Rasoul Bodaghi, a teacher and member of the board of directors of the League of Iranian Teachers, who has been imprisoned for his political activities, has been fired from his job. Arrested on September 2, 2009, since June 2010 he has been incarcerated in Rajaei Shahr Prison in Karaj, near Tehran. After a show trial, he was sentenced in August 2010 to six years of imprisonment and a five-year ban on any political activity. As reported by Tehran Bureau, Bodaghi, together with several other political prisoners, went on a hunger strike in May and June, after which he was transferred to solitary confinement. When his mother passed away recently, he was refused permission to take part in her funeral and mourning.
Three university students, Soleiman Vahidinia, Ali Naderi, and Naser Aamam, have been arrested by the security forces in the Kurdish city of Mahabad in Western Azerbaijan province. There is no information about their current whereabouts.
Mohsen Mohagheghi, a member of the central committee of the Liberation Movement of Iran and son-in-law of LMI founder Mehdi Bazargan, has been imprisoned. He was arrested after the protests on December 27, 2009, the Day of Ashura, and spent two months in Ward 209 of Evin Prison. He has been sentenced to four years in jail. Mohagheghi was also arrested in April 2001, together with several other nationalist-religious figures, and spent some time in Detention Center 59, which is run by the intelligence unit of the Islamic Revolutionary Guard Corps. A secret court sentenced him on that occasion to 30 months of imprisonment. Other members of the LMI who are currently in jail include Emad Bahavar, who is in charge of the youth division of the group, Mohammad (Farbod) Taheri, and Dr. Leila Tavasoli.
There are reports that the health of several political prisoners has been deteriorating severely. They include:
* Ali Ajami, a secular leftist university student who has been imprisoned since February 2010. Ajami, a senior student at the Law School of the University of Tehran, has been sentenced to four years of incarceration.
* Dr. Ghasem Sholeh Sadi, a professor of law and political science at the university, who was jailed five months ago. Sholeh Sadi, a deputy in the Fourth and Fifth Majles (1992-2000), was arrested in 2002 and accused of "insulting the Supreme Leader."
* Nationalist-religious journalist Keyvan Samimi, who was sentenced to six years of imprisonment and a 15-year ban on political activity after his arrest last year. Samimi is a member of the central committee of the Nationalist-Religious Coalition, managing editor of the banned Nameh weekly, and a member of the Society for Defense of the Press Freedom, National Council of Peace, Committee on Illegal Arrests, and Council for the Defense of the Rights to Education. He also spent a long time in jail before the 1979 Revolution.
* Dr. Mehdi Khazali, a critic of the hardliners and a son of reactionary cleric Ayatollah Abolghasem Khazali, who went on a hunger strike and has been transferred to Ward 350 of Evin Prison, where common criminals are held. His son, Mohammad Saleh Khazali, says that his father was severely beaten when he was arrested.
Javan, the Revolutionary Guards' mouthpiece, reported that a plan is being considered under which all the clerics who support the reformists will be defrocked. Those who may be defrocked, according to the report, include former President Mohammad Khatami; his vice president for parliamentary affairs, Mohammad Ali Abtahi; his interior minister, Abdolvahed Mousavi Lari; Majid Ansari, a former Majles deputy; and the influential Ayatollah Seyyed Mohammad Mousavi Khoeiniha. The report was removed from Javan's website after several hours.
A few days ago, Fatemeh Bagherinejadian -- daughter of Mohammad Bagher Bagherinejadian, a leftist/reformist deputy in the Third (1988-92) and Sixth (2000-4) Majles -- was kidnapped. Her body was discovered a day later in Rey, on Tehran's southern edge. Bagherinejadian is believed to be close to Mehdi Karroubi and Ayatollah Seyyed Ali Mohammad Dastgheib, the popular cleric who has been criticizing the hardliners in strong terms. He was one of the 127 deputies in the Sixth Majles who wrote a letter of protest to Khamenei and staged a sit-in after the Guardian Council disqualified 600 of the reformists' leading candidates from the campaign for the Seventh Majles, including almost all those already serving in parliament. Nedaye Enghelab, a website close to the security forces, claimed that Fatemeh Bagherinejadian had such deep differences with her father over his political views that she was afflicted with depression and communicating with him only by mail. Her father has threatened to go public with undisclosed information regarding her death if the judiciary does not take proper action.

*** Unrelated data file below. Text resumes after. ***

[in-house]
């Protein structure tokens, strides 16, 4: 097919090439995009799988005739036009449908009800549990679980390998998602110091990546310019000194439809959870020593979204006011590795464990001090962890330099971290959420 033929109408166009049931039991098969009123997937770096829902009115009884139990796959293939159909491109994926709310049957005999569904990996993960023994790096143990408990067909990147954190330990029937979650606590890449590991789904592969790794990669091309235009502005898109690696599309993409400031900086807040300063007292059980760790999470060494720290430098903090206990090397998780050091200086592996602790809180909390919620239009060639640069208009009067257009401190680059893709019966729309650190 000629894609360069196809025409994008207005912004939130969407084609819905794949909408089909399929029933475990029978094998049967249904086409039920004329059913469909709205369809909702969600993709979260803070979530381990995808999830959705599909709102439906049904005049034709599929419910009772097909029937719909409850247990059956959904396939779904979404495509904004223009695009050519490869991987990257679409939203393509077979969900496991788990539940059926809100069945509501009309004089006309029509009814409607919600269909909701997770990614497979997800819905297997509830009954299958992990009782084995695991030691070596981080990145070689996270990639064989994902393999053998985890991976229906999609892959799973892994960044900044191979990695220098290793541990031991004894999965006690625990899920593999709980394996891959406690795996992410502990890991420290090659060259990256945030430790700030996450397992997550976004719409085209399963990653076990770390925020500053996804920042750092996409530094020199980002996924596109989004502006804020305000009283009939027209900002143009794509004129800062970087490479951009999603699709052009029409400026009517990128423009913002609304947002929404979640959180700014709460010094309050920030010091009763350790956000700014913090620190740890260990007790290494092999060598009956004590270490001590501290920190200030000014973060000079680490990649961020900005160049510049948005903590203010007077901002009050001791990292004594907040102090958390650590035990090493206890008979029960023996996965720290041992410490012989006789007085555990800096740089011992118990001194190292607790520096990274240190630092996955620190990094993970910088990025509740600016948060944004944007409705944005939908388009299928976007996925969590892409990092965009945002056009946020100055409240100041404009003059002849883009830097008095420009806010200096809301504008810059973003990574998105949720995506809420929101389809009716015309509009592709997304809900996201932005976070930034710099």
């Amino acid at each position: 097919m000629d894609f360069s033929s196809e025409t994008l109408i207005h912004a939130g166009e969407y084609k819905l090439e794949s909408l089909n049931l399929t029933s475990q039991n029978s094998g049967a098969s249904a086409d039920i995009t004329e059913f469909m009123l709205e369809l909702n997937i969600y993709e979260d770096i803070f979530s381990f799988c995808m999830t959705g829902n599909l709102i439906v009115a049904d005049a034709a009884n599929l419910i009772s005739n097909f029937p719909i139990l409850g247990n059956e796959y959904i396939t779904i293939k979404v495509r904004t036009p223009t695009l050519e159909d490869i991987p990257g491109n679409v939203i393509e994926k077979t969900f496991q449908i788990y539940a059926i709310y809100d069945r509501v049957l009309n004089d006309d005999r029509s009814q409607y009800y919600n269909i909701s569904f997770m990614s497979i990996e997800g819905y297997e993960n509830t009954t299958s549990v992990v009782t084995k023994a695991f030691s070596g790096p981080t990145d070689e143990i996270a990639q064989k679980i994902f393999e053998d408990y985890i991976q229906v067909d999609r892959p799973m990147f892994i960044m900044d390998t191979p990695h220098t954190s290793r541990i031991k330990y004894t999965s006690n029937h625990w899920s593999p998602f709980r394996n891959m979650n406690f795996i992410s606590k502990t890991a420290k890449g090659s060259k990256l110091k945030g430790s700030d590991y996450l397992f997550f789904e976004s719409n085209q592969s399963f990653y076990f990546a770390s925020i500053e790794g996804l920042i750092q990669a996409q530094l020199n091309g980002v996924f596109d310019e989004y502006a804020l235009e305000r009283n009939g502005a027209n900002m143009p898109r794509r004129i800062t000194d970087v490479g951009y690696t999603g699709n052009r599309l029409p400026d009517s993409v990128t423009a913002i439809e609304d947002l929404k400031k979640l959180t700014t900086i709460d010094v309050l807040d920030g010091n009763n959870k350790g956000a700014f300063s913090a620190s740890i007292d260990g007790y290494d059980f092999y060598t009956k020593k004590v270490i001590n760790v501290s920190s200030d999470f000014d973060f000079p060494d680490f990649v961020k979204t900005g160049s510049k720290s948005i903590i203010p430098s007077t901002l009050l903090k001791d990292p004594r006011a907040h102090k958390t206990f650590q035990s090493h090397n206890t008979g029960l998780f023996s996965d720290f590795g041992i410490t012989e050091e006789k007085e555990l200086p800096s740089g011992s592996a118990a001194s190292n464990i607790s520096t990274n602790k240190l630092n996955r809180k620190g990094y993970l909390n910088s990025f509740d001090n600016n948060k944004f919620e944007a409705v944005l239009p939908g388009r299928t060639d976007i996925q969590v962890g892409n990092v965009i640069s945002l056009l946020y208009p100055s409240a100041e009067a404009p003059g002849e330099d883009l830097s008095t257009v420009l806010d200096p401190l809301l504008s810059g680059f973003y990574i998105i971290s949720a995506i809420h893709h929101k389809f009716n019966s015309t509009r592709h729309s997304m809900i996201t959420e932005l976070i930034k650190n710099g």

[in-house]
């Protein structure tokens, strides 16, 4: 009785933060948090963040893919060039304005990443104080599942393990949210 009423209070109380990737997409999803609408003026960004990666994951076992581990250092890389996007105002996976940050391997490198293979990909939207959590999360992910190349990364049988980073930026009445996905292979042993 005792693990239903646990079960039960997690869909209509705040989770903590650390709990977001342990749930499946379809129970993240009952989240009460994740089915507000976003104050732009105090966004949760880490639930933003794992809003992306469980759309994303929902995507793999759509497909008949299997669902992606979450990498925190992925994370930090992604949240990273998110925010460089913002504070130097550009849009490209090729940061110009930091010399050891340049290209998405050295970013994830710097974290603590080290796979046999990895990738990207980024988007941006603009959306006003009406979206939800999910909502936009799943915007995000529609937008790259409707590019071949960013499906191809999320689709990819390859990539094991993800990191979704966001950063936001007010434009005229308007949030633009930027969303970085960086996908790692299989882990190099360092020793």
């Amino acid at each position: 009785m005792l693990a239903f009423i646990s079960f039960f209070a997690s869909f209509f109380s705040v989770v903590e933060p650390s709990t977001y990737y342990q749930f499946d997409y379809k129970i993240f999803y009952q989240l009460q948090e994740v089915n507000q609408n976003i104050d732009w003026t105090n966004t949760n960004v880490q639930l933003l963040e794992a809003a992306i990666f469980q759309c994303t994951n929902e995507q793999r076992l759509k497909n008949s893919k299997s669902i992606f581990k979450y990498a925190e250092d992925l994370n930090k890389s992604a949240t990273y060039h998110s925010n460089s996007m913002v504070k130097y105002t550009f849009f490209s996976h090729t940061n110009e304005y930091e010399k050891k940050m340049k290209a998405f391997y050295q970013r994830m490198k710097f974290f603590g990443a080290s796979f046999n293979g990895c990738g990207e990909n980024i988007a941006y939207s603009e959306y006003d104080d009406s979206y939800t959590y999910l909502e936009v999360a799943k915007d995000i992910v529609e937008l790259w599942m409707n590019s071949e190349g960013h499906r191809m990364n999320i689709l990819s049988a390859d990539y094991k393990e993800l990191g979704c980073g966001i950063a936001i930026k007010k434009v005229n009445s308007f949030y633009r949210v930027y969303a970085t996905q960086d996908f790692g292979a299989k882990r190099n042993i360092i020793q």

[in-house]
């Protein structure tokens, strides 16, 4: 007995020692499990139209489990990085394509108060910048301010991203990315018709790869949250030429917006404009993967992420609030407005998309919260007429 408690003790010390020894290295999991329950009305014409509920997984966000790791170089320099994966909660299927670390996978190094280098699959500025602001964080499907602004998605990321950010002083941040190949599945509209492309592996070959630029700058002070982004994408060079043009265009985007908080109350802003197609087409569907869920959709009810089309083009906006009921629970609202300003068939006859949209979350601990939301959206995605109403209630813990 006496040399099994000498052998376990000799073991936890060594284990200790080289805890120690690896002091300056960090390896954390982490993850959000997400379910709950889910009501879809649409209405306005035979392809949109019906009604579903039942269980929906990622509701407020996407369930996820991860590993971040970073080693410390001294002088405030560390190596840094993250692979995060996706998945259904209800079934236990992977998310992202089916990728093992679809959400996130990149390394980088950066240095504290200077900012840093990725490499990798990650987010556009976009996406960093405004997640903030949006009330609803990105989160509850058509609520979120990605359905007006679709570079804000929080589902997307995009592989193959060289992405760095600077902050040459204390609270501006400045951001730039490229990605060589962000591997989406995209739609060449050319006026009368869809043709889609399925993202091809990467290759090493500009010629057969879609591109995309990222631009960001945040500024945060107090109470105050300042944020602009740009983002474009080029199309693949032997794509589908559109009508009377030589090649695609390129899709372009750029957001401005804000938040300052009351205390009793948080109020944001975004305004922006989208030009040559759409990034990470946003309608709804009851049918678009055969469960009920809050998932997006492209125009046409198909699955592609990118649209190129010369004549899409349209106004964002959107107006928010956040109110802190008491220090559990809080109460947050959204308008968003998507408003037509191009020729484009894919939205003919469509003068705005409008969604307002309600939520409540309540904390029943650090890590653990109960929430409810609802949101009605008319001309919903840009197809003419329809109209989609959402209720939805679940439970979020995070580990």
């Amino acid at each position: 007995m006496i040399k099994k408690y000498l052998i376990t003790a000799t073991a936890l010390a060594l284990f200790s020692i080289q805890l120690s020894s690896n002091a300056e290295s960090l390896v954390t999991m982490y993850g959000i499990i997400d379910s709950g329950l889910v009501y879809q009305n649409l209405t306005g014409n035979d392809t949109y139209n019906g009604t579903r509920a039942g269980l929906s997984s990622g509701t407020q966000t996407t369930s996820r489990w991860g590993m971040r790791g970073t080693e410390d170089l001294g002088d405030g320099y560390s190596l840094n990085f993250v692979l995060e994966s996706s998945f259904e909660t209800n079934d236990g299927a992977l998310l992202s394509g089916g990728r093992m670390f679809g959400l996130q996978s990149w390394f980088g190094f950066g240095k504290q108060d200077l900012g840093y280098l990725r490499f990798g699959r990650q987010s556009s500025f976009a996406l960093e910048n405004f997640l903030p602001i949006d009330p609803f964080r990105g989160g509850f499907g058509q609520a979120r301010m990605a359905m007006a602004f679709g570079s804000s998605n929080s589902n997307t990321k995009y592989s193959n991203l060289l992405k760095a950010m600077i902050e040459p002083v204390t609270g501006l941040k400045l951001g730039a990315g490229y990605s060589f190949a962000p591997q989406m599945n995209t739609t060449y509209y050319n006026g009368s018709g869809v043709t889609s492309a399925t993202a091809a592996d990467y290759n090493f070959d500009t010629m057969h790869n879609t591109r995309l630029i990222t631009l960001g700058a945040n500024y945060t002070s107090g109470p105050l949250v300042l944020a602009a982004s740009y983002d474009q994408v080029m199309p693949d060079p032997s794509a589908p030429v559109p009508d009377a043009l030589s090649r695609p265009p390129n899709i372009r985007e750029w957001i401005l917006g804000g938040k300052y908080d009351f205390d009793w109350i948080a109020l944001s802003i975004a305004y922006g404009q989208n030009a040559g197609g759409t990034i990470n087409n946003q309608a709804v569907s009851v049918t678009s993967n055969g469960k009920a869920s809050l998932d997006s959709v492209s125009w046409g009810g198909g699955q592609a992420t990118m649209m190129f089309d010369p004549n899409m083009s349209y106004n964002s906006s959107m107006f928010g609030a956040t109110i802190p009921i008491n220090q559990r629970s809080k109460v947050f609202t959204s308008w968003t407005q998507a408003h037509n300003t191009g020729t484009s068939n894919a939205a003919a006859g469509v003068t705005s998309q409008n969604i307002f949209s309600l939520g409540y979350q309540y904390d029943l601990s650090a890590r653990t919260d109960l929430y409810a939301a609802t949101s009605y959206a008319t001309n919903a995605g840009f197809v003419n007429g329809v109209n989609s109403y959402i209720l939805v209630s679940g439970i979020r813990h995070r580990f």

Avaz Heydarpour, member of the Majles Commission on National Security and Foreign Policy, said that Iran is read to go to war in cyberspace with Israel and the United States. He said that Iran has always been attacked by the "Zionist regime" and, therefore, a cyberspace war against Iran is nothing new. He added that Iran can defend itself in such a war and give an effective response.
Talal al-Zoba'e, a legislator from the al-Iraqiya bloc led by former Iraqi Prime Minister Iyad Allawi, said in a statement on the occasion of the 23rd anniversary of the end of the Iraq-Iran War that Iran must compensate Iraq for the conflict. (The international community has recognized Iraq as the aggressor, responsible for starting the war in September 1980.) Al-Zoba'e told the Aswat al-Iraq news agency, "We demand Iran pay compensation for its eight-year war against Iraq, estimated at more than U.S. $700 billion, for the 'martyrs' and the infrastructure destroyed because of the war and Iran's violations against Iraq. The Iranian side was the one that launched the war and the United Nations and other international organizations pointed out that Iraq was willing to achieve peace, but Iran insisted on continuing the war and striking Iraq, which forced us to defend ourselves.... The Iraqi arena witnessed huge violations by militias, supported by Iran, that killed Iraqis, forced others to desert their hometowns, and made a lot of women widows. So we are demanding compensation for that period from Iran...."
On Tuesday, Major General Hassan Firoozabadi, chief of staff of the armed forces, strongly criticized the Republic of Azerbaijan after it established diplomatic relations with Israel, saying, "Some of our Muslim neighbors do not follow the criteria for friendship [with us], give a free hand to the Zionists in their country, and then issue a ban on God's teaching for the Muslim masses" -- Azerbaijan has banned the wearing of hejab in schools. In reaction, Azeribaijan's Foreign Ministry summoned Iranian Ambassador Mohammad Bagher Bahrami to register a protest with him and demand a stop to such "slanders."